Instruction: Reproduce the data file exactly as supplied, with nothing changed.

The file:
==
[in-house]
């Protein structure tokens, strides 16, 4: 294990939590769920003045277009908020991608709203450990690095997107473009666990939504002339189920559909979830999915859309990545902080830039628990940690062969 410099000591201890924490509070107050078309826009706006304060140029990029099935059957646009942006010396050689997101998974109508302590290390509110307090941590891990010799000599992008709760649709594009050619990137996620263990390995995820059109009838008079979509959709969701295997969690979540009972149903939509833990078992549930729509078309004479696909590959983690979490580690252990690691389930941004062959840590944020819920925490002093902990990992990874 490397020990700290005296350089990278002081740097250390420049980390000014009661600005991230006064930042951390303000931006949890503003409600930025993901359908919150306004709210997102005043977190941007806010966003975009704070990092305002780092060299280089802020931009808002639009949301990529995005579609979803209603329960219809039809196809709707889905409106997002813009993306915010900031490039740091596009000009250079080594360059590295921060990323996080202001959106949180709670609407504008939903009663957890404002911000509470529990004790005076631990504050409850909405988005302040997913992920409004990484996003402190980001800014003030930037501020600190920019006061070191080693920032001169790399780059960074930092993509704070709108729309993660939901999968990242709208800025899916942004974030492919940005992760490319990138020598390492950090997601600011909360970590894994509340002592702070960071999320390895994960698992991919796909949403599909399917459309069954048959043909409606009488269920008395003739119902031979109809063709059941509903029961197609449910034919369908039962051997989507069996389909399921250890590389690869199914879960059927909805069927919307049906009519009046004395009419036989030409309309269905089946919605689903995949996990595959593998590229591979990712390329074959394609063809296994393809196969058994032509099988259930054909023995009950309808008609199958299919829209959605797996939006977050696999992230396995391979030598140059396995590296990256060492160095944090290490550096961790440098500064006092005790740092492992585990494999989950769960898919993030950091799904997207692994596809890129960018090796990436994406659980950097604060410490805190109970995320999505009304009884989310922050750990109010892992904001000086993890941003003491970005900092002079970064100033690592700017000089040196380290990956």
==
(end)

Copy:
[in-house]
């Protein structure tokens, strides 16, 4: 294990939590769920003045277009908020991608709203450990690095997107473009666990939504002339189920559909979830999915859309990545902080830039628990940690062969 410099000591201890924490509070107050078309826009706006304060140029990029099935059957646009942006010396050689997101998974109508302590290390509110307090941590891990010799000599992008709760649709594009050619990137996620263990390995995820059109009838008079979509959709969701295997969690979540009972149903939509833990078992549930729509078309004479696909590959983690979490580690252990690691389930941004062959840590944020819920925490002093902990990992990874 490397020990700290005296350089990278002081740097250390420049980390000014009661600005991230006064930042951390303000931006949890503003409600930025993901359908919150306004709210997102005043977190941007806010966003975009704070990092305002780092060299280089802020931009808002639009949301990529995005579609979803209603329960219809039809196809709707889905409106997002813009993306915010900031490039740091596009000009250079080594360059590295921060990323996080202001959106949180709670609407504008939903009663957890404002911000509470529990004790005076631990504050409850909405988005302040997913992920409004990484996003402190980001800014003030930037501020600190920019006061070191080693920032001169790399780059960074930092993509704070709108729309993660939901999968990242709208800025899916942004974030492919940005992760490319990138020598390492950090997601600011909360970590894994509340002592702070960071999320390895994960698992991919796909949403599909399917459309069954048959043909409606009488269920008395003739119902031979109809063709059941509903029961197609449910034919369908039962051997989507069996389909399921250890590389690869199914879960059927909805069927919307049906009519009046004395009419036989030409309309269905089946919605689903995949996990595959593998590229591979990712390329074959394609063809296994393809196969058994032509099988259930054909023995009950309808008609199958299919829209959605797996939006977050696999992230396995391979030598140059396995590296990256060492160095944090290490550096961790440098500064006092005790740092492992585990494999989950769960898919993030950091799904997207692994596809890129960018090796990436994406659980950097604060410490805190109970995320999505009304009884989310922050750990109010892992904001000086993890941003003491970005900092002079970064100033690592700017000089040196380290990956």